AS attention turns to when the inevitable correction in the cattle market is likely to start in earnest, producers are being told they can still plan for a higher-than-average price range out to 2020.
Stock agents, consultants and analysts say the increasingly tight supply of cattle for sale is likely to continue until at least next autumn.
Restocker demand, fuelled by optimistic seasonal forecasts, is also likely to get even hotter during that period, creating the ongoing ingredients for the market to linger at current rates.
Past that point, global dynamics, including growing production in countries Australia competes with and the ensuing lower demand for higher-priced Australian beef, should start to come into play.
Agribusiness banking specialist Rabobank points out farmgate cattle prices are now the highest of all key producing countries in the world and its analysts believe that can not be sustained in the medium to longer term.
In its latest beef research report, Rabobank identifies six key factors that will influence cattle farmgate prices in the next few years.
Lower domestic production, record global beef production, increased competition from cheaper proteins, China’s role in global trade, market access and currency movements will be the main drivers of where cattle prices settle, it says.
Report author, animal protein analyst Matthew Costello said on balance, those developments underpinned a positive outlook for the cattle industry.
The big headwinds will come from forecast record global beef production by 2020.
Rabobank puts that figure at an additional five million tonnes of beef, driven mainly by Brazil and the United States, with Argentina also coming into the equation to a greater extent.
Around 1.5m tonnes of that will be exported, with China expected to take the lion’s share, Rabobank forecasts.
“China is fast becoming the most important cog in the world beef complex,” Mr Costello said.
Given Brazil’s ability to offer beef at significantly lower rates, where is Australia’s best chance of tapping into that Chinese demand?
“There are three key sales channels for Australian beef into China,” Mr Costello said.
“They are food service, the wet market and modern retail, which is the likes of supermarkets, hypermarkets and e-commerce.”
The more significant growth potential was presenting in the second two, with the e-commerce space likely to be of particular interest to Australian beef moving forward, he said.
“China is still a relatively new market for Australian beef and as the supply chain matures and end users get used to our product, and the chilled logistical chains in particular develop, we should be able to extract more value,” Mr Costello said.
“But we can only expect to see even more competition from Brazil and the grey channel trade.”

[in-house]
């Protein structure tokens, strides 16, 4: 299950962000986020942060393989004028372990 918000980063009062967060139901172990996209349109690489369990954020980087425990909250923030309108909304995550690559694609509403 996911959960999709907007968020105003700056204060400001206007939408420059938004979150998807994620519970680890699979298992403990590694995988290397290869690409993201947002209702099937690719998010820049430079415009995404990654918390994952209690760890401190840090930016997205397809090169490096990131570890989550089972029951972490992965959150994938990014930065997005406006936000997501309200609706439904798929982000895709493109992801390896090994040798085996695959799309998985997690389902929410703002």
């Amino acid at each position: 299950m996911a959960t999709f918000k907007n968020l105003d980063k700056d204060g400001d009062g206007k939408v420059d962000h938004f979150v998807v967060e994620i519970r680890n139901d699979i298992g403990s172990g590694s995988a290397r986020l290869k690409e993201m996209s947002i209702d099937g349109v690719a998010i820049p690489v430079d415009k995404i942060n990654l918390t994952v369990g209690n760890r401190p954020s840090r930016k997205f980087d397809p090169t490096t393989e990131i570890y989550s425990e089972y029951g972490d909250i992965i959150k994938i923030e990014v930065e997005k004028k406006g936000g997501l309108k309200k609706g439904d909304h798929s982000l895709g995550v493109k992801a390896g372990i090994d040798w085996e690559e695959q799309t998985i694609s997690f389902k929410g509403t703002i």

Mr Costello said producers should be ‘doing their numbers’ based on returns lower that what the current market is at.
“The bottom line is there is a significant imbalance between farmgate prices and the export market at the moment,” he said.
Just how much that disparity between weak export prices and high procurement costs will eat into Australian beef’s overseas market share, and whether that can be quickly regained when cattle supply lifts, is the great unknown.
Some exporters say the high price of Australian beef at the moment is driving previously loyal, and large, customers towards the competition - a situation that will be difficult to remedy.
Others say demand is still strong, and in some overseas markets is actually increasing.
Managing director of Queensland grainfed beef producer and exporter Stockyard, Lachie Hart, said despite higher prices, demand continued to be strong from the Middle East, Japan and Korea.
“This is being driven by continued economic development in markets like UAE as well as better access in markets like Japan and Korea from free trade agreements,” he said.
In markets like Japan, Stockyard had actually increased market share, he said.
Suitable livestock was, however, getting more and more difficult to find, Mr Hart said.
“Whilst we are obtaining our requirements at the moment, we expect this will prove more difficult next year,” he said.
“The general rain we have been receiving is great news for our breeders and hopefully this will assist our ability to restock in a few years time.”
Restocking decisions dictated by grass
Northern Queensland beef consultant Peter Whip said longer-term trends were always in the back of minds but most restocking decisions in Western Queensland were now being dictated by grass availability.
“For those who had to totally destock, the focus is just to get back into production,” he said.
“Mitchell Grass hasn’t come back in the majority of areas, despite the rain, and that response won’t come until summer.
“Certainly, people are thinking if they buy a heifer for $1000 now, what will that mean when the market turns.
“But most are pragmatic enough to say ‘I have to get back into production.’
“I can’t see anything pointing to the market coming back in the short term but those buying buying heifers now to rebuild know it will will be two to three years before they’ll get a return on cattle up here.”